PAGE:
For each of the revenue categories below, the same series of questions was asked:
- “Have you ever received any revenue from (stream X)”?
- [If yes] “Has your revenue from (stream X) increased, stayed the same, or decreased over the past five years?”
- [If no] skip to next revenue stream
- [If increased] “On the last question you said that your revenue from (stream X) has increased over the past five years. This might be because (check all that apply):”
- [If decreased] “On the last question you said that your revenue from (stream X) has decreased over the past five years. This might be because (check all that apply):”
Those who said they were composers/songwriters/lyricists saw additional questions about:
- Mechanical royalties
- Public performance (PRO) royalties
- Composing on commission
- Composing original works for broadcast (jingles, soundtrack work, etc)
- Sheet music licensing/sales
- Synch licensing (composition side)
- Ringtone licensing (composition side)
Those who said they were recording artists saw additional questions about:
- Physical retail sales
- Digital sales
- Sales at shows
- Interactive service payments
- Digital performance royalties
- Master use license for synchs
- Master use license for ringtones
Those who said they were performers saw additional questions about:
- Being a salaried player (and how many performances were based on union scale payments)
- Live performance fees
- Merchandise sales (recording artists also saw these questions)
Those who said they were session musicians/freelancers saw additional questions about:
- Session musician work in the studio
- Session musician work on the road/live performances
Those who said they were teachers saw additional questions about:
- Income from teaching
Other revenue streams
While we tried to build a survey that gathered a lot of detail, there were some revenue streams for which we could only gather cursory information. Questions 14 and 15 simply asked survey respondents if they ever received any income from the following sources:
- YouTube partnership program: revenue-sharing program that allows creators and producers of original content to earn money from your videos on YouTube
- Ad revenue: or other miscellaneous income from your website properties (Google AdSense, commissions on Amazon sales, etc.)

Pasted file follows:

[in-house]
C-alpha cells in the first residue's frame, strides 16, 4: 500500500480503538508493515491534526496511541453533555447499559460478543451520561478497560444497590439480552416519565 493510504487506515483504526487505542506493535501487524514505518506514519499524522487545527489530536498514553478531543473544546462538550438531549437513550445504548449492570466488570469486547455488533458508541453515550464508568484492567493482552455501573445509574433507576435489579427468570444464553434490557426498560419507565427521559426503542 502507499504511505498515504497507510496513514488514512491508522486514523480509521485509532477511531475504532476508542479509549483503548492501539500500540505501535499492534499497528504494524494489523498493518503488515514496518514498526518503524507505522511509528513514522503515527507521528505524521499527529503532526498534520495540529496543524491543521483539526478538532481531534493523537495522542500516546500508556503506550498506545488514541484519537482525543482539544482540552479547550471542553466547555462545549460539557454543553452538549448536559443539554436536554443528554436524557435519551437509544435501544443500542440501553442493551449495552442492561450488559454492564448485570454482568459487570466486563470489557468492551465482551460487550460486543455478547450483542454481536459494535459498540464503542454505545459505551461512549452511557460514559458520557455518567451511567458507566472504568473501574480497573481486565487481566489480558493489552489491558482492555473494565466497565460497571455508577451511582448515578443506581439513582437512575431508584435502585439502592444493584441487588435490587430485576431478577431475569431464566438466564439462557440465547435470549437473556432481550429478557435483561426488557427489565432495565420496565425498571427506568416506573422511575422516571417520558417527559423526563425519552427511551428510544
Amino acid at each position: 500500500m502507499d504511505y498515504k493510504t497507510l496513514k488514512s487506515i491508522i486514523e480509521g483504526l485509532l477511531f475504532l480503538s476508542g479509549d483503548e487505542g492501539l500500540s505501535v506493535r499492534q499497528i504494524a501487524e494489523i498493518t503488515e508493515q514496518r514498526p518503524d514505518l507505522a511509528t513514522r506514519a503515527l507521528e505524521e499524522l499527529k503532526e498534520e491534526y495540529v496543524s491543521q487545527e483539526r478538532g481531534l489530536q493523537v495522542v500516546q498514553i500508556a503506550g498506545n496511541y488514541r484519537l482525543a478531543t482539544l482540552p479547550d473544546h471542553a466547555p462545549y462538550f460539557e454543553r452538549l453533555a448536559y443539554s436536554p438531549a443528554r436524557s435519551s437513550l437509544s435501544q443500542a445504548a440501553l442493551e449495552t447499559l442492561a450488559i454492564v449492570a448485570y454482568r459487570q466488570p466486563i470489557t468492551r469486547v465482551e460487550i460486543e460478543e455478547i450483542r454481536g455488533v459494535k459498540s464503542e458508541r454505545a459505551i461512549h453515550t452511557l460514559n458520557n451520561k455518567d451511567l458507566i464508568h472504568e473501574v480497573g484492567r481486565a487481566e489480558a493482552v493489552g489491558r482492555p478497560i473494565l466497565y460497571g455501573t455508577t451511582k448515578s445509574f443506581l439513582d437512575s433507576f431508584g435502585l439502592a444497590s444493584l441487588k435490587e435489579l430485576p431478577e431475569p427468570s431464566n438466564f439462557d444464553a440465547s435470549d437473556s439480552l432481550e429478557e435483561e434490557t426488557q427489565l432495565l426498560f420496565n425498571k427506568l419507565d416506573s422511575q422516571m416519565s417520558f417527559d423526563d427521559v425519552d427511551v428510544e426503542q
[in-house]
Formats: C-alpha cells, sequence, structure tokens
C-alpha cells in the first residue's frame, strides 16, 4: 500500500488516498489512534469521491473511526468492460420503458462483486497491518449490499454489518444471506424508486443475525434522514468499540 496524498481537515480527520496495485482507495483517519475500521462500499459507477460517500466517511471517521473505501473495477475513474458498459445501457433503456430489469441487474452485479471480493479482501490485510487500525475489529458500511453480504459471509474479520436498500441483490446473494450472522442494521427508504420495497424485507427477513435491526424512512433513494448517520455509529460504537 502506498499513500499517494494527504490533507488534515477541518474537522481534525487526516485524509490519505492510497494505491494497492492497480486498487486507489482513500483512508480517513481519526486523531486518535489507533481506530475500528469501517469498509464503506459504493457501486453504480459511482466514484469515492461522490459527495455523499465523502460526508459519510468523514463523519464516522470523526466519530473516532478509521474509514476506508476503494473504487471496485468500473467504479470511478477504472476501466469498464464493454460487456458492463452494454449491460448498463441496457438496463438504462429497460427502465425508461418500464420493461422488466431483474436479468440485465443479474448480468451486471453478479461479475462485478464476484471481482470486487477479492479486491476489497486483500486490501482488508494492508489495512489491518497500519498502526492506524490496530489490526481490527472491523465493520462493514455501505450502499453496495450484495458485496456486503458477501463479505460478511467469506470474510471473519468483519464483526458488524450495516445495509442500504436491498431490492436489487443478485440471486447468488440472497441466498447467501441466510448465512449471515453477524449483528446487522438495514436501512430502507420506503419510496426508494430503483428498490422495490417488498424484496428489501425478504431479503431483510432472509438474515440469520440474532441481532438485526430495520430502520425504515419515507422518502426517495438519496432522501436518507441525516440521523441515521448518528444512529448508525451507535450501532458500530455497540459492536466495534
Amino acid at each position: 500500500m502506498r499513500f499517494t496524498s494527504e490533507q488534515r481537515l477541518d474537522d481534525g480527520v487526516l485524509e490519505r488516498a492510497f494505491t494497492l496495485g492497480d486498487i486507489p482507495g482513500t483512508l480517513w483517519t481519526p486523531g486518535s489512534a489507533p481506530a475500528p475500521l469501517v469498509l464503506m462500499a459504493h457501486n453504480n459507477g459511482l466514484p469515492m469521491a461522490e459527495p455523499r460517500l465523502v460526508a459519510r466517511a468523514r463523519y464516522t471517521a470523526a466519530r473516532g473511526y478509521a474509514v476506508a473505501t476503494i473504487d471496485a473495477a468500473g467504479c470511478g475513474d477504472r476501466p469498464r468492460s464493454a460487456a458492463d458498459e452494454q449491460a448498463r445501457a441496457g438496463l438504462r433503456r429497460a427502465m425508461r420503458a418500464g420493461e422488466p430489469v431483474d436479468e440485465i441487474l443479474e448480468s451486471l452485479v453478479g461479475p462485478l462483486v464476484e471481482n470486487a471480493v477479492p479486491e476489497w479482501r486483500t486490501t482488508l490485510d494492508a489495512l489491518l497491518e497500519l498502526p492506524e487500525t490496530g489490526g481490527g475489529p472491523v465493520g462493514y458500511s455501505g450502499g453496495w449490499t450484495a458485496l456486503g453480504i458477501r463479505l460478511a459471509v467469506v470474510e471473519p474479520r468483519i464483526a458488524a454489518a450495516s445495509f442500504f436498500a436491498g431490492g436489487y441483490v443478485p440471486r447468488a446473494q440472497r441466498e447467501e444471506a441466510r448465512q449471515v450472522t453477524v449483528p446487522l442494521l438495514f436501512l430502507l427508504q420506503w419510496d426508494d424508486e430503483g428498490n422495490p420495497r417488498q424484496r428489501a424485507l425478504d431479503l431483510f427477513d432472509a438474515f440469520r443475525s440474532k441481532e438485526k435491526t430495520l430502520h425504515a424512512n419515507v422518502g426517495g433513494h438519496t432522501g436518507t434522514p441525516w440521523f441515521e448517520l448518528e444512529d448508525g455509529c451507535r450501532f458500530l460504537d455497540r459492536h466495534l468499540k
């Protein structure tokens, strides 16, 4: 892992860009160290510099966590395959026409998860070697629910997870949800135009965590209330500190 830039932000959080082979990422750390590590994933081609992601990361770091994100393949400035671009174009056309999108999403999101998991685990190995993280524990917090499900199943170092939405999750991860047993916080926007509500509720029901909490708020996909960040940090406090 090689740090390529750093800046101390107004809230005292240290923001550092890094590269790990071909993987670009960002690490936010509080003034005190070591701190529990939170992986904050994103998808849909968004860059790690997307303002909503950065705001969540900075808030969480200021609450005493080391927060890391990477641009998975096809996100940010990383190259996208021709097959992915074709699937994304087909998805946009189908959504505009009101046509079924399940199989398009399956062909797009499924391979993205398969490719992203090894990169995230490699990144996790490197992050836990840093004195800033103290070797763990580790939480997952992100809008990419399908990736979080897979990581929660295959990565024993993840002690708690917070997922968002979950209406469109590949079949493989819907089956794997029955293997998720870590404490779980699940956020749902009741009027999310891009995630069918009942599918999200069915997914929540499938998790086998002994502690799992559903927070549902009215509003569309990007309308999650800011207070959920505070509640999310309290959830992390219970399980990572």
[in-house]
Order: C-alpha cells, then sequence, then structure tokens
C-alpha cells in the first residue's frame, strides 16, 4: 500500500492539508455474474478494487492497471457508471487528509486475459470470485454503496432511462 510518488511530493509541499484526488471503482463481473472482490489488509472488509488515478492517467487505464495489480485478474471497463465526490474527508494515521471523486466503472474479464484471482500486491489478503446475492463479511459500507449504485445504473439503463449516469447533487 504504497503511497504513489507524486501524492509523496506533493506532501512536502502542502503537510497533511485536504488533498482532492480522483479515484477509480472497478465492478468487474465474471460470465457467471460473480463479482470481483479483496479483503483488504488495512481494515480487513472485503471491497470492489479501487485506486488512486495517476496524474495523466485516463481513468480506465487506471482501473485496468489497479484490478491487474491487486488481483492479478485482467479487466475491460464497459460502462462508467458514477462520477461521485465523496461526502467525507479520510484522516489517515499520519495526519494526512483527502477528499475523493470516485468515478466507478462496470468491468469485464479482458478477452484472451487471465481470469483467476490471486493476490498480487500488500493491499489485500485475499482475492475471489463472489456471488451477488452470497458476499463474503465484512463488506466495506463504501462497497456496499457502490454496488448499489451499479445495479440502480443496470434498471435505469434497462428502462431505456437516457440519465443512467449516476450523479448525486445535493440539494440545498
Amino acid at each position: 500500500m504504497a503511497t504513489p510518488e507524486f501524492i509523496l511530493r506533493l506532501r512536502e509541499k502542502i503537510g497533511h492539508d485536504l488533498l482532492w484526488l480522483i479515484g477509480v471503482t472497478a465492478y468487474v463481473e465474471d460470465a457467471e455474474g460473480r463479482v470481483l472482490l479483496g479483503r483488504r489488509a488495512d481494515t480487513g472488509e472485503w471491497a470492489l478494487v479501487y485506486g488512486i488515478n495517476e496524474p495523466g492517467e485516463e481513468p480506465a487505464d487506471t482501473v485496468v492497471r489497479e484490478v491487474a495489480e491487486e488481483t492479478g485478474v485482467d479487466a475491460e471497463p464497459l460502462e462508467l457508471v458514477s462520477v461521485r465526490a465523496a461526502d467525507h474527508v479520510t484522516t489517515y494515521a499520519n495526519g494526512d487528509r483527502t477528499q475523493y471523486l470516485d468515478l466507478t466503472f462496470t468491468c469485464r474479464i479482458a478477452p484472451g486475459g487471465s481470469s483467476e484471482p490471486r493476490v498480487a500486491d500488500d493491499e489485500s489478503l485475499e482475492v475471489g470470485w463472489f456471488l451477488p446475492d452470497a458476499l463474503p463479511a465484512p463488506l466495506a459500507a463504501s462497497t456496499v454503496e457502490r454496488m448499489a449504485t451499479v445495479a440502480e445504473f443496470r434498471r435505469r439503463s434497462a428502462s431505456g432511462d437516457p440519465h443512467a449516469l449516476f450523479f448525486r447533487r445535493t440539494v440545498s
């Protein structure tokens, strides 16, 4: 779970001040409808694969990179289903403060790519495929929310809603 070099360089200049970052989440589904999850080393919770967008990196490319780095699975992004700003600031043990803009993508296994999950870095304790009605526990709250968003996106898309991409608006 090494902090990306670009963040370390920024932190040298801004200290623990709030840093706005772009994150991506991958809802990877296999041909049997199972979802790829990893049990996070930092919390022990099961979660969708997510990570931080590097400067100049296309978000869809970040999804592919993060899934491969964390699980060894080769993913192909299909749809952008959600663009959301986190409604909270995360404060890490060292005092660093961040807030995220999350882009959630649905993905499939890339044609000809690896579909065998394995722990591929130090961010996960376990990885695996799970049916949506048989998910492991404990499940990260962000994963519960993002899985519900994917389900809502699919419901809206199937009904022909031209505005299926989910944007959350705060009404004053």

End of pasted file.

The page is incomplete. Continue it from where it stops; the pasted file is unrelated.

- Fan funding: Money directly from fans to support an upcoming recording project or tour (Kickstarter, Pledge Music)
- Fan club: Money directly from fans who are subscribing to your fan club
- Persona licensing: payments from a brand that is licensing your name or likeness (video games, comic books, etc)
- Product endorsements: payments from a brand for you endorsing or using their product
- Acting: in television, movies, commercials
- Sponsorship: corporate support for a tour, or for your band/ensemble
- Sample licenses: income you receive for granting others a license to sample your existing music in a new work
- Honoraria or speaker fees
- Grants: from foundations, state or federal agencies
- Producing: Money from producing another artists’ work in the studio or in a live setting
- Publisher advance: Payment from publisher to composer/songwriter in exchange for signing a publishing agreement
- ASCAPLUS Awards Program: awarded by ASCAP to writer members of any genre whose performances are primarily in venues outside of broadcast media
- AARC royalties: Collected for digital recording of your songs, foreign private copying levies, and foreign record rental royalties, distributed to US artists by AARC
- AFM/Secondary Markets Fund: Paid to performers on recordings used in TV and other secondary uses
- AFM/Sound Recording Special Payments: Paid to performers for the sales of recorded music
- AFM/AFTRA payments: Payments from the AFM/AFTRA Intellectual Property Rights Distribution Fund, which distributes recording and performance royalties to non-featured artists
- AFTRA Contingent Scale Payments: paid to performers when a recording hits certain sales plateaus
- Label or publisher settlements: Payments from labels to recording artists, or from publishers to songwriters, for litigation settlements (MP3.com, Limewire)